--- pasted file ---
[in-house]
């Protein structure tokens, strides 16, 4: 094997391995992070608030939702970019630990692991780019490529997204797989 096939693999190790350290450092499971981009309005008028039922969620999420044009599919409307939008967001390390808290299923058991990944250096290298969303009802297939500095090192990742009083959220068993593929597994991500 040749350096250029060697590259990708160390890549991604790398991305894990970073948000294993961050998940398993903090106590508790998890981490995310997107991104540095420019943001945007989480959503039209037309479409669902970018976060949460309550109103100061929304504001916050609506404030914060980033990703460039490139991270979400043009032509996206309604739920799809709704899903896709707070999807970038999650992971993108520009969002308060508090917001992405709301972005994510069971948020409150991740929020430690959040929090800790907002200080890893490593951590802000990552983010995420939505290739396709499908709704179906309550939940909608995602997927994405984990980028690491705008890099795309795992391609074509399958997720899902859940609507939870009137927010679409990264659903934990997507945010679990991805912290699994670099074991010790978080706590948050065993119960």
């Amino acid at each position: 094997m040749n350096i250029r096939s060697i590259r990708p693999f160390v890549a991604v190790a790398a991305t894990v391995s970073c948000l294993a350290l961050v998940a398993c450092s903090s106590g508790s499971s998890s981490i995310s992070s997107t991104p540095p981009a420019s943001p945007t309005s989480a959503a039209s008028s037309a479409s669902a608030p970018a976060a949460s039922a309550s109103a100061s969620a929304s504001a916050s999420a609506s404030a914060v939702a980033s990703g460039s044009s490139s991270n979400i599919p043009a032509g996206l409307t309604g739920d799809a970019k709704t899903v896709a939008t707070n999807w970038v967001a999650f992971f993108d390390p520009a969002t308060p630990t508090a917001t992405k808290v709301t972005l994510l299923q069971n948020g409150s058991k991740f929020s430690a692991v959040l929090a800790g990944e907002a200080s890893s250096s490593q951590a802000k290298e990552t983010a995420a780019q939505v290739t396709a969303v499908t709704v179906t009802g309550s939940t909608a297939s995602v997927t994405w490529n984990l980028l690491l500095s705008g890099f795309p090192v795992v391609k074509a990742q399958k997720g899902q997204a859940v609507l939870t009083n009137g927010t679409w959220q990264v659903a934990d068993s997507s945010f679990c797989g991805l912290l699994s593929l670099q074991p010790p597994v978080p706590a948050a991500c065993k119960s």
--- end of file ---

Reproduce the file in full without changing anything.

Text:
[in-house]
């Protein structure tokens, strides 16, 4: 094997391995992070608030939702970019630990692991780019490529997204797989 096939693999190790350290450092499971981009309005008028039922969620999420044009599919409307939008967001390390808290299923058991990944250096290298969303009802297939500095090192990742009083959220068993593929597994991500 040749350096250029060697590259990708160390890549991604790398991305894990970073948000294993961050998940398993903090106590508790998890981490995310997107991104540095420019943001945007989480959503039209037309479409669902970018976060949460309550109103100061929304504001916050609506404030914060980033990703460039490139991270979400043009032509996206309604739920799809709704899903896709707070999807970038999650992971993108520009969002308060508090917001992405709301972005994510069971948020409150991740929020430690959040929090800790907002200080890893490593951590802000990552983010995420939505290739396709499908709704179906309550939940909608995602997927994405984990980028690491705008890099795309795992391609074509399958997720899902859940609507939870009137927010679409990264659903934990997507945010679990991805912290699994670099074991010790978080706590948050065993119960």
């Amino acid at each position: 094997m040749n350096i250029r096939s060697i590259r990708p693999f160390v890549a991604v190790a790398a991305t894990v391995s970073c948000l294993a350290l961050v998940a398993c450092s903090s106590g508790s499971s998890s981490i995310s992070s997107t991104p540095p981009a420019s943001p945007t309005s989480a959503a039209s008028s037309a479409s669902a608030p970018a976060a949460s039922a309550s109103a100061s969620a929304s504001a916050s999420a609506s404030a914060v939702a980033s990703g460039s044009s490139s991270n979400i599919p043009a032509g996206l409307t309604g739920d799809a970019k709704t899903v896709a939008t707070n999807w970038v967001a999650f992971f993108d390390p520009a969002t308060p630990t508090a917001t992405k808290v709301t972005l994510l299923q069971n948020g409150s058991k991740f929020s430690a692991v959040l929090a800790g990944e907002a200080s890893s250096s490593q951590a802000k290298e990552t983010a995420a780019q939505v290739t396709a969303v499908t709704v179906t009802g309550s939940t909608a297939s995602v997927t994405w490529n984990l980028l690491l500095s705008g890099f795309p090192v795992v391609k074509a990742q399958k997720g899902q997204a859940v609507l939870t009083n009137g927010t679409w959220q990264v659903a934990d068993s997507s945010f679990c797989g991805l912290l699994s593929l670099q074991p010790p597994v978080p706590a948050a991500c065993k119960s």